Business after Brexit

How the EU-UK Trade and Cooperation Agreement could affect your business

The UK and EU implemented a new free trade agreement at the start of 2021. If you trade with Europe, it’s vital to understand the new rules and processes so you can assess any short and long-term implications.

The EU-UK Trade and Cooperation Agreement (TCA), brokered at the end of the Brexit transition period in December 2020, cements a new free-trading relationship between the United Kingdom and the European Union.

However, the agreement has ushered in a number of new rules and procedures you should be aware of. On top of other Brexit-related changes which also came into force at the same time, there is a lot of extra information and guidance to digest.

Here is our rundown of what you need to know.

Trading with the EU

It’s important that you consider how the TCA might be affecting your business – or could do so in the future – and what you may need to do to adapt.

For example, you may have realised that you need to factor in additional time and resources to comply with new customs requirements. How you adjust to this is key – invest in staff training, say, or employ people with existing skills and knowledge to smooth out these processes. You could also choose to appoint a customs broker to help you.

You should also think about the impact the TCA may be having in other parts of your business. There may be extra costs to plan for, changes you want to make to your supply chain, or opportunities to find new customers and boost sales.

It’s also a good idea to monitor your business and the industry sector you’re in, to stay alert to any strengths or weaknesses that may arise as a result of the new EU trading relationship. This can help you to identify problems before they occur, while also allowing you to take advantage of any opportunities that emerge. 



Tariffs and taxes

The TCA preserves many of the import and export arrangements that were in place before the end of the transition period. Crucially, both parties have agreed there will be no tariffs or quotas applied to the movement of goods produced in the UK and the EU.

But if you import from or export to the EU, you should be aware of caveats that apply. Rules of origin, for example, specify that goods will only be subject to zero tariffs and quotas if they originate within the UK or EU and not from other countries, or if they meet other qualifying criteria.

This means that if you import a steel widget made in France and the steel came from elsewhere in the EU too, there will likely be no tariffs to pay. But if the steel from which the widget is made originally came from outside the EU, you may now need to pay import tariffs.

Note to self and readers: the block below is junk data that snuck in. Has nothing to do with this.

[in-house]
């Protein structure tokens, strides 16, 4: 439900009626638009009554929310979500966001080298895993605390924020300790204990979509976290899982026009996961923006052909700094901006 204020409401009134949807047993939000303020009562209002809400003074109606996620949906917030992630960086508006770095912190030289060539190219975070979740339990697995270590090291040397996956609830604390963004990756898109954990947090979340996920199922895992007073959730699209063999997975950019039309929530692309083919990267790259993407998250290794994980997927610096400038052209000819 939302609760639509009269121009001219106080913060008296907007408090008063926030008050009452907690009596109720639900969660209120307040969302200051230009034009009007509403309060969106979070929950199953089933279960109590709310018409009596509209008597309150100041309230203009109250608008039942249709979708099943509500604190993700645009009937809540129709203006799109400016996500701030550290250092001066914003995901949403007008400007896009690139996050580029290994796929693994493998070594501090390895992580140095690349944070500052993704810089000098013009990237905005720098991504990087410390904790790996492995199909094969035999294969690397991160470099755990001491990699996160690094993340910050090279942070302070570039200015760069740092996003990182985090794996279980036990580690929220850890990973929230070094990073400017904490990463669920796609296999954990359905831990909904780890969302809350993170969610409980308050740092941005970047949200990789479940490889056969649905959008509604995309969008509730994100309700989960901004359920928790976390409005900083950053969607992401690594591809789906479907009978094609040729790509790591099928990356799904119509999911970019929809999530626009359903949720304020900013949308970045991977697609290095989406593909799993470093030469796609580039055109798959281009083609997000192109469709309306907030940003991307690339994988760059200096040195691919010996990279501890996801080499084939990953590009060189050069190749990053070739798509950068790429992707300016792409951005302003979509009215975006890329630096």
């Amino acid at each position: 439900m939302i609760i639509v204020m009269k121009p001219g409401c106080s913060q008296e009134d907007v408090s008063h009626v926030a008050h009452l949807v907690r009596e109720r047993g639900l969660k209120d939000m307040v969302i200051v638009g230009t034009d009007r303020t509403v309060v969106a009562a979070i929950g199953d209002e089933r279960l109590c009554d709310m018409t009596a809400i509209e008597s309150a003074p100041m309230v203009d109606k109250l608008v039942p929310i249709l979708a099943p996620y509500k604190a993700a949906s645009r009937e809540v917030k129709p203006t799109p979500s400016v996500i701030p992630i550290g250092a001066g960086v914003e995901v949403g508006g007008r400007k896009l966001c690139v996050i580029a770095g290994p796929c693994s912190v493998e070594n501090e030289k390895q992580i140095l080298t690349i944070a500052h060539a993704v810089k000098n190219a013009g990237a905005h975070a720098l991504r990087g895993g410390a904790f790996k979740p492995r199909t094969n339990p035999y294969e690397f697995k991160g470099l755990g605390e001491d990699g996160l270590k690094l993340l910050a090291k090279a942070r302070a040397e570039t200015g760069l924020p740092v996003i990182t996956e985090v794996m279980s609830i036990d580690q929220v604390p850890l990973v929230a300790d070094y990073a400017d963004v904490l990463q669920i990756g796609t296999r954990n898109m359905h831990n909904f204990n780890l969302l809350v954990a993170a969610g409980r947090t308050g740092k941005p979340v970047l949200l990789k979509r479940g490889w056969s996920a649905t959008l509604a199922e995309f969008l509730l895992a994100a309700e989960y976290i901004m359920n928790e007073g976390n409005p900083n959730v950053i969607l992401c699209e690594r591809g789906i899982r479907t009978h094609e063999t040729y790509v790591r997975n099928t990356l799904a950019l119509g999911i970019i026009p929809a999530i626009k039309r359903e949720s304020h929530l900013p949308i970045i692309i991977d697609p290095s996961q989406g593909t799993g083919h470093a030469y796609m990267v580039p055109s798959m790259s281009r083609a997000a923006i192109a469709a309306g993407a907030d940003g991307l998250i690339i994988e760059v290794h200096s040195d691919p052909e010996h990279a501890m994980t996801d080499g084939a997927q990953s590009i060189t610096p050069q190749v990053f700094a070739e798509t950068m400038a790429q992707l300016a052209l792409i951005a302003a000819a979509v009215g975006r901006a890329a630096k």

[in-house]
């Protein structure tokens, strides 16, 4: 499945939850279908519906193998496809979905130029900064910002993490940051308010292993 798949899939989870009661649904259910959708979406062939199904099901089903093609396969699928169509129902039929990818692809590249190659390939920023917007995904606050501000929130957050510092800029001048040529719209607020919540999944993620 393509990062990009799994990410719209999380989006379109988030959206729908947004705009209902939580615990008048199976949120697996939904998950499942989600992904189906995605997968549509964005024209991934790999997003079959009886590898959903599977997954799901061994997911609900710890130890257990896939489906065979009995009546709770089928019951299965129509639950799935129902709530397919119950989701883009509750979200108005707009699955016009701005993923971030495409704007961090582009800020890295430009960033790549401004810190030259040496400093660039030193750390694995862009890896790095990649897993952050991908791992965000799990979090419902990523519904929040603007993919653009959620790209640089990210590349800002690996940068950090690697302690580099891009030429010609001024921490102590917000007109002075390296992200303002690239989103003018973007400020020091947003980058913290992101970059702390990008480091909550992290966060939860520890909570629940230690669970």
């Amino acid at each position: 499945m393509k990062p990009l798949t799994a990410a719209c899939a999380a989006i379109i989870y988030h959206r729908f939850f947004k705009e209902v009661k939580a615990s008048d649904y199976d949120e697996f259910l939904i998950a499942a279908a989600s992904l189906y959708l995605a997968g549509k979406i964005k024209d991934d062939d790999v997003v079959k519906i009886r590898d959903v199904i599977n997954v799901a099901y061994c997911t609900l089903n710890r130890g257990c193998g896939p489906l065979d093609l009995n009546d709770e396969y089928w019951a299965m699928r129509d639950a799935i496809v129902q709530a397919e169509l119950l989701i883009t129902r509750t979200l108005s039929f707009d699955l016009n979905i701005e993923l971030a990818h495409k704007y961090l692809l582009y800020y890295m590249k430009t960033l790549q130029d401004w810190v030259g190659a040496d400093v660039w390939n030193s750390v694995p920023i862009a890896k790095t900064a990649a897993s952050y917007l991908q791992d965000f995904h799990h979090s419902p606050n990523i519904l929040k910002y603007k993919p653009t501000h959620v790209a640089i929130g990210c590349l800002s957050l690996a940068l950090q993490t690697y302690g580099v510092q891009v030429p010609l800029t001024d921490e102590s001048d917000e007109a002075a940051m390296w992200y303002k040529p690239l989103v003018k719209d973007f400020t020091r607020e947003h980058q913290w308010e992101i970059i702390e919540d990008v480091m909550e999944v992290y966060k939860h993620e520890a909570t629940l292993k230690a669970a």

Likewise, there are new rules relating to VAT. This is now due on all goods imported into the UK, including those from the EU, although payments can be deferred until you file your next VAT return. No UK VAT is due when goods are sold for export, but import VAT could be due on them when they reach their destination country. And it is important to decide in advance whether you or your importer pays this – and to be aware that there could be additional costs and administration involved if you are responsible for the payments.

Customs requirements

Any business moving goods between Britain, Northern Ireland and the EU must now make customs declarations. These need to include information such as the type of item, amount being moved, the commodity codes (also known as HS codes) and the shipment’s departure point and destination.

Responsibility for making customs declarations can fall with either the buyer or seller of goods. This is typically set out in the Incoterms, which is short for international commercial terms. These outline the agreement between a buyer and seller as to who is responsible for making declarations and covering costs such as insurance.

You can read more about how to make import declarations and export declarations on the UK government website. You’ll need to obtain a GB EORI number, and if you’re moving certain types of items – including animals and plants or products derived from them – you may also need to supply specific documentation and follow additional procedures.

Trade with Northern Ireland

Specific rules apply to the flow of goods into and out of Northern Ireland. Most items moved from Northern Ireland to Britain do not need to be declared at customs – and those traded between Northern Ireland and the EU are also not subject to declarations.

However, if you are shipping goods between Britain and Northern Ireland you will need an EORI number beginning with XI.